The Key Safety Metrics for Oil and Gas Production
There's more to safety metrics than injury rates. Tracking these metrics will help you keep workers safe.
It's no secret that oil and gas production is a risky line of work. Between 2006 and 2014, 88 workers lost their lives in Alberta's oilfield. And with an economy that's expected to grow, there's a chance that the increased activity in the sector will lead to an uptick in the rate of fatal injuries.
Keeping oil and gas workers safe requires proactive measures. It's not enough to just track injury statistics; there is a variety of indicators that can help you identify issues and trends and shape an effective safety policy. Monitoring metrics should be part of any health and safety program, but it's important to know which ones are critical and worth tracking.
Hazards in Oil and Gas Production
Oil and gas work carries inherent risks, and those who work in the production of it must be aware of and understand the hazards they face.
When most people think of the risks oil and gas workers face, they probably picture fires, explosions, and exposure to hazardous gases. They might be surprised to learn that approximately one third of oilfield workers die on the job from automobile accidents.
It makes sense when you stop and think about it. Extraction and production areas are usually in fairly remote locations. Workers and equipment have to travel long distances along highways to get to the worksite. And when they do arrive safely, there are still vehicles moving around the site itself.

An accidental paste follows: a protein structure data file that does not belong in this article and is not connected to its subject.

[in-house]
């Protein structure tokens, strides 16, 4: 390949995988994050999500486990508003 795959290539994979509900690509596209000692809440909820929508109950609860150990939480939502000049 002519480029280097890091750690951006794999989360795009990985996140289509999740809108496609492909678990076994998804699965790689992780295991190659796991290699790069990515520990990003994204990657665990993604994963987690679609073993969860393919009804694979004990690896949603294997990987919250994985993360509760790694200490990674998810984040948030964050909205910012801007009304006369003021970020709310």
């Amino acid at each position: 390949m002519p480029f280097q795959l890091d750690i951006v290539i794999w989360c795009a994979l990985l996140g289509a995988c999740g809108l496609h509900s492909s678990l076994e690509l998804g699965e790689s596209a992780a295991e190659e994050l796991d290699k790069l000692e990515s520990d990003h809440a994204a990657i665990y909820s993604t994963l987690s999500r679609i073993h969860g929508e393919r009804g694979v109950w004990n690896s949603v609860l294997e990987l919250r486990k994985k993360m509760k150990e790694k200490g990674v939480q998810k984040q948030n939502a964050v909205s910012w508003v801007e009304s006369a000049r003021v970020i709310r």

Fire and Explosion
Working with flammable gases means that fire and explosion are real threats to worker safety.
Everything from well gases and vapors to hydrogen sulfide can be present in the work environment as a result of wells, trucks, production equipment, and surface equipment like tanks. And it doesn't always take much to ignite them. Sources of ignition include static and electrical energy sources, open flames, lightning, and welding tools.
Hazardous chemicals are common in oil and gas production. Employers need to conduct thorough hazard analyses and implement written procedures for adequately dealing with identified chemical hazards. Review these operating procedures annually to certify that they are current and accurate.
Various Oil and Gas Site Hazards
Other potential hazards that impact workplace safety include:
- Equipment malfunctions or failures
- Poor hazard communication
- Ineffective employee training
- Disengaged employees
- Infrequent or poor quality audits and inspections
Monitoring the Metrics
Monitoring workplace-specific metrics not only identifies existing and past issues, but can also help you predict (and proactively address) future ones. Health and safety metrics are divided into three groups: lagging, current, and leading.
- Lagging indicators measure past safety efforts. They act as a report card to assess how well your organization has done in the past, determine where you've had problems, and identify past trends in safety performance.
- Current indicators measure how safety processes have been institutionalized in the workplace. They help evaluate how well the company is working now, rather than in the past.
- Leading indicators focus on what’s ahead. They measure proactive effort and help uncover operational issues or employee behavior concerns before they develop into full-fledged problems.
(Learn more about Leveraging Leading Indicators to Drive Safety.)
Metrics Worth Tracking